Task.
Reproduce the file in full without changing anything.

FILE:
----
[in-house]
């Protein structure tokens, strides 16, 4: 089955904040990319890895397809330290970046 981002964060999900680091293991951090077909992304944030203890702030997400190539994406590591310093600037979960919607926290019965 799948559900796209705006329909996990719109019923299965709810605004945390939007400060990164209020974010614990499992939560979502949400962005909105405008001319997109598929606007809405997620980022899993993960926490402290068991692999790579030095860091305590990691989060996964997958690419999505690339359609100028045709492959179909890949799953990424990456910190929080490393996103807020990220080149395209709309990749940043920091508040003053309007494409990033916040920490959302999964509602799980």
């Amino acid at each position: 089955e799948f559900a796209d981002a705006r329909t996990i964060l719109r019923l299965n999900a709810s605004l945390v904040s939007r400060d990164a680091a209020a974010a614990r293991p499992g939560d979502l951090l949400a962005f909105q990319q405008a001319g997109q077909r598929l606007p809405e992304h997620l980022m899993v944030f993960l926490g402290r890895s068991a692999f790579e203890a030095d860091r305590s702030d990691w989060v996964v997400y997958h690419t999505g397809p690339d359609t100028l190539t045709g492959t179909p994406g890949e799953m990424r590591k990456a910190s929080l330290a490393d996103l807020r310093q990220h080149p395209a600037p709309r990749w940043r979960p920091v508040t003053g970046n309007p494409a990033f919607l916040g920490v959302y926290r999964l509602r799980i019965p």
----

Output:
[in-house]
């Protein structure tokens, strides 16, 4: 089955904040990319890895397809330290970046 981002964060999900680091293991951090077909992304944030203890702030997400190539994406590591310093600037979960919607926290019965 799948559900796209705006329909996990719109019923299965709810605004945390939007400060990164209020974010614990499992939560979502949400962005909105405008001319997109598929606007809405997620980022899993993960926490402290068991692999790579030095860091305590990691989060996964997958690419999505690339359609100028045709492959179909890949799953990424990456910190929080490393996103807020990220080149395209709309990749940043920091508040003053309007494409990033916040920490959302999964509602799980």
């Amino acid at each position: 089955e799948f559900a796209d981002a705006r329909t996990i964060l719109r019923l299965n999900a709810s605004l945390v904040s939007r400060d990164a680091a209020a974010a614990r293991p499992g939560d979502l951090l949400a962005f909105q990319q405008a001319g997109q077909r598929l606007p809405e992304h997620l980022m899993v944030f993960l926490g402290r890895s068991a692999f790579e203890a030095d860091r305590s702030d990691w989060v996964v997400y997958h690419t999505g397809p690339d359609t100028l190539t045709g492959t179909p994406g890949e799953m990424r590591k990456a910190s929080l330290a490393d996103l807020r310093q990220h080149p395209a600037p709309r990749w940043r979960p920091v508040t003053g970046n309007p494409a990033f919607l916040g920490v959302y926290r999964l509602r799980i019965p």